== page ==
Additional economies in time and increased Server Rate can be obtained by using multiple drives that operate in parallel. Due to data buffering available in conventional drives, plural drives can share even the same data bus to the controller 110 without decrease in performance. For data records that require significant Spin-Up time and/or time to locate and access the document on the data record, the use of multiple drives can allow some of the drives to be spinning-up while other drives are actively accessing the data on their records; thereby ensuring a continuous stream of data from the manual server.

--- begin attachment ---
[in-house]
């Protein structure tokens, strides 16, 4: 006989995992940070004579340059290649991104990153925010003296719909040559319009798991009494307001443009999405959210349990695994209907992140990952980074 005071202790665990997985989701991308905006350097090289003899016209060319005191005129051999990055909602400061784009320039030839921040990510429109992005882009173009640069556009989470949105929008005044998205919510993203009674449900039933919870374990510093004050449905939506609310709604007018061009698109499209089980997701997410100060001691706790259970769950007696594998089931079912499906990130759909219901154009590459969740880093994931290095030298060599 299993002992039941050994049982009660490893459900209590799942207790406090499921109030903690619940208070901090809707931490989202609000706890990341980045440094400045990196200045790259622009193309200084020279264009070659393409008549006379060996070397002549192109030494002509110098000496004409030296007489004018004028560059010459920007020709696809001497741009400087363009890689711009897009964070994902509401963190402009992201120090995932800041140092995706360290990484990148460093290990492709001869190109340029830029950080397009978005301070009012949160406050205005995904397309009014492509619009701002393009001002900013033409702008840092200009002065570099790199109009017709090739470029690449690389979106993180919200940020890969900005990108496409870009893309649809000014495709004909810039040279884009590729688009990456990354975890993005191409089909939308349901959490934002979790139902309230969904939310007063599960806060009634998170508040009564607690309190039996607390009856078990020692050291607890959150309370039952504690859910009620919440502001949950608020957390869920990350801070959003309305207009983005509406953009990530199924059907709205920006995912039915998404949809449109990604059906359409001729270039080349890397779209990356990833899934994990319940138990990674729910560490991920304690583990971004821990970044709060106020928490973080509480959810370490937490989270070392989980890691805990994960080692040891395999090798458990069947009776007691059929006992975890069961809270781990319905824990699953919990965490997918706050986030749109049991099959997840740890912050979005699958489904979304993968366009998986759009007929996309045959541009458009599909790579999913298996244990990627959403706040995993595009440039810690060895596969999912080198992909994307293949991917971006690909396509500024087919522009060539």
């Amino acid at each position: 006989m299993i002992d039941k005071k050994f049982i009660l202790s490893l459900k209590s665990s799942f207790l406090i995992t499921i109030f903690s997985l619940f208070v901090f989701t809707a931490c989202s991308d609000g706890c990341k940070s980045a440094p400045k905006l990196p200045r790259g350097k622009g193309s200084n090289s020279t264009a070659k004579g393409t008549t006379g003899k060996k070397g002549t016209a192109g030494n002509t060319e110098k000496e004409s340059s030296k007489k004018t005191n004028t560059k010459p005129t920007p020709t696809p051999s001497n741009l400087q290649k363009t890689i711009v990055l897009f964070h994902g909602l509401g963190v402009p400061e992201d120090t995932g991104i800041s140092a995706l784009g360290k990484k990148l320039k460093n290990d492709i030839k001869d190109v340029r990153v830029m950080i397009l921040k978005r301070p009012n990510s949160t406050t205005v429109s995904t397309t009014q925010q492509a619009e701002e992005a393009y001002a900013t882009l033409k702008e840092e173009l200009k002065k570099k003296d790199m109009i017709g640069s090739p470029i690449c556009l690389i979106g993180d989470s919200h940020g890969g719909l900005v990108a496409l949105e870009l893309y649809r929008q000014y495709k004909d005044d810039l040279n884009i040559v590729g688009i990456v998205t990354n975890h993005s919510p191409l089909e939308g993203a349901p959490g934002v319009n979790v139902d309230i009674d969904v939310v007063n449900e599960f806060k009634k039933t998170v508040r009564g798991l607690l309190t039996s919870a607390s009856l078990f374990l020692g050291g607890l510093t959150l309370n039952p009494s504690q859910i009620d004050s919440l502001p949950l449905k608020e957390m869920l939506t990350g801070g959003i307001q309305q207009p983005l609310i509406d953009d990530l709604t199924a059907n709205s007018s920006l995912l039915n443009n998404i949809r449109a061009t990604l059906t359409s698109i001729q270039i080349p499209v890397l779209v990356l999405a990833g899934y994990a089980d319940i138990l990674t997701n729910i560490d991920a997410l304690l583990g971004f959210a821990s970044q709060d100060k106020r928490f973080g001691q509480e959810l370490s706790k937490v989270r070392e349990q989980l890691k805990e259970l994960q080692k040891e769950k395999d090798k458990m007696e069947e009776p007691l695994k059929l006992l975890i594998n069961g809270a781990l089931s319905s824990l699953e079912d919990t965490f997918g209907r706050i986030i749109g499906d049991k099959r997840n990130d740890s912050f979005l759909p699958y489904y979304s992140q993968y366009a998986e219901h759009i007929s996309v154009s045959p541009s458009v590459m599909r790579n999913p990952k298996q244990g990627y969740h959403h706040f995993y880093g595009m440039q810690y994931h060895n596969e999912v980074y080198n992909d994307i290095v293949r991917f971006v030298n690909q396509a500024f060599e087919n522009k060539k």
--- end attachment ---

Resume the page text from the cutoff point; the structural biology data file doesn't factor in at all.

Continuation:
In operation of the preferred embodiment as shown in FIG. 4A, the system control station 103 displays a list of desired documents and their corresponding data records (using the alphanumeric block names described above). The list of desired documents is assembled from the various client workstations and other devices 104-106. The list of desired documents and corresponding data records is also sent to the manual server, steps 401-403. The operators, viewing the displayed list of data records, retrieve a plurality of the designated data records and insert some of them in whichever drives are available. The manual server receives the list of documents and data records 403, and checks each available drive to identify which data records are present. For each data record, the manual server uses the document information to perform the desired transfer of information between the data record and buffer 111 (or to/from another network location as specified by the system controller), in steps 405-406. As soon as the copying is completed, the manual server issues a software eject to eject the data record if so desired (steps 407-408) or otherwise indicates to the operator by visual or audible means that the transfer is completed, and issues a command to the system controller to indicate which documents (and corresponding data records) have been successfully accessed. The system controller then automatically removes the data records from the list of desired data records and updates the displayed list to show additional data records to retrieve (if there are any, steps 410, 401). The system controller also coordinates the transfer of the data between the buffer 111 (or other network data buffers) and the appropriate client devices 104-106 according to their data needs. For example, the system controller may maintain lists of transferred documents, and poll the client devices (or receive signals from the client devices) to determine when additional documents are needed. The system controller may then cause the documents to be transferred from their temporary buffer to the client devices. Alternatively, the client devices may maintain control of the list of needed documents, and cause them to be transferred at the moment they are needed. Or, the manual server may transfer the documents directly from the data records to the client devices over the network 112.